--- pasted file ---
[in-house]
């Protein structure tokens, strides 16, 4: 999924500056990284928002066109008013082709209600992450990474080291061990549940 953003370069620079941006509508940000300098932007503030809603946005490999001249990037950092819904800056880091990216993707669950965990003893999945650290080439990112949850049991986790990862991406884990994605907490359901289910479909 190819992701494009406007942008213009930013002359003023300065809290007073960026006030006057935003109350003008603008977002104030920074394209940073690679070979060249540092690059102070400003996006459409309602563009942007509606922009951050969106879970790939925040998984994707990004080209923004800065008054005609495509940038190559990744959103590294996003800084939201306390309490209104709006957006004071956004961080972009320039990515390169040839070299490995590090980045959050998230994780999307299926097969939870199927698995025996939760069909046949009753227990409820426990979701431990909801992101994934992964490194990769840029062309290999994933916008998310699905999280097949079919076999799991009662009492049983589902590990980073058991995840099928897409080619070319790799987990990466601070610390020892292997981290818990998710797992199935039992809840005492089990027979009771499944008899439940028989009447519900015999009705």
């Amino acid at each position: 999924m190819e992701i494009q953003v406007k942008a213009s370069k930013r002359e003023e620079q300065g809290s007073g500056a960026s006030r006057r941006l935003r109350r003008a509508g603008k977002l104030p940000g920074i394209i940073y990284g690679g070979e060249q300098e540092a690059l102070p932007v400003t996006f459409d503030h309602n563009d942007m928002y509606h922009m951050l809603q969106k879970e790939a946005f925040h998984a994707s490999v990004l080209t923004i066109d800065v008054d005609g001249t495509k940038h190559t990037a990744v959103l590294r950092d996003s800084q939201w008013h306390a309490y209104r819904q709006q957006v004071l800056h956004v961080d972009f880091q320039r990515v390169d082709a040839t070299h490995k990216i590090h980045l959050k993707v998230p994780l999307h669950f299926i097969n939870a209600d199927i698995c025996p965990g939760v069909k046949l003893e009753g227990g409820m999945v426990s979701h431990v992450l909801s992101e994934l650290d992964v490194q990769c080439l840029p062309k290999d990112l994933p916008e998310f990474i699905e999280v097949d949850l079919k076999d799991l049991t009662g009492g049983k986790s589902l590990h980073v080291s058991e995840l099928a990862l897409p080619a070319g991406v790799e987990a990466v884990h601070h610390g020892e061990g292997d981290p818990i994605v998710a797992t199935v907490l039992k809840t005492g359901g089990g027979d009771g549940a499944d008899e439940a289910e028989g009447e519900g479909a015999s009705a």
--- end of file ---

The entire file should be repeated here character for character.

[in-house]
């Protein structure tokens, strides 16, 4: 999924500056990284928002066109008013082709209600992450990474080291061990549940 953003370069620079941006509508940000300098932007503030809603946005490999001249990037950092819904800056880091990216993707669950965990003893999945650290080439990112949850049991986790990862991406884990994605907490359901289910479909 190819992701494009406007942008213009930013002359003023300065809290007073960026006030006057935003109350003008603008977002104030920074394209940073690679070979060249540092690059102070400003996006459409309602563009942007509606922009951050969106879970790939925040998984994707990004080209923004800065008054005609495509940038190559990744959103590294996003800084939201306390309490209104709006957006004071956004961080972009320039990515390169040839070299490995590090980045959050998230994780999307299926097969939870199927698995025996939760069909046949009753227990409820426990979701431990909801992101994934992964490194990769840029062309290999994933916008998310699905999280097949079919076999799991009662009492049983589902590990980073058991995840099928897409080619070319790799987990990466601070610390020892292997981290818990998710797992199935039992809840005492089990027979009771499944008899439940028989009447519900015999009705």
């Amino acid at each position: 999924m190819e992701i494009q953003v406007k942008a213009s370069k930013r002359e003023e620079q300065g809290s007073g500056a960026s006030r006057r941006l935003r109350r003008a509508g603008k977002l104030p940000g920074i394209i940073y990284g690679g070979e060249q300098e540092a690059l102070p932007v400003t996006f459409d503030h309602n563009d942007m928002y509606h922009m951050l809603q969106k879970e790939a946005f925040h998984a994707s490999v990004l080209t923004i066109d800065v008054d005609g001249t495509k940038h190559t990037a990744v959103l590294r950092d996003s800084q939201w008013h306390a309490y209104r819904q709006q957006v004071l800056h956004v961080d972009f880091q320039r990515v390169d082709a040839t070299h490995k990216i590090h980045l959050k993707v998230p994780l999307h669950f299926i097969n939870a209600d199927i698995c025996p965990g939760v069909k046949l003893e009753g227990g409820m999945v426990s979701h431990v992450l909801s992101e994934l650290d992964v490194q990769c080439l840029p062309k290999d990112l994933p916008e998310f990474i699905e999280v097949d949850l079919k076999d799991l049991t009662g009492g049983k986790s589902l590990h980073v080291s058991e995840l099928a990862l897409p080619a070319g991406v790799e987990a990466v884990h601070h610390g020892e061990g292997d981290p818990i994605v998710a797992t199935v907490l039992k809840t005492g359901g089990g027979d009771g549940a499944d008899e439940a289910e028989g009447e519900g479909a015999s009705a």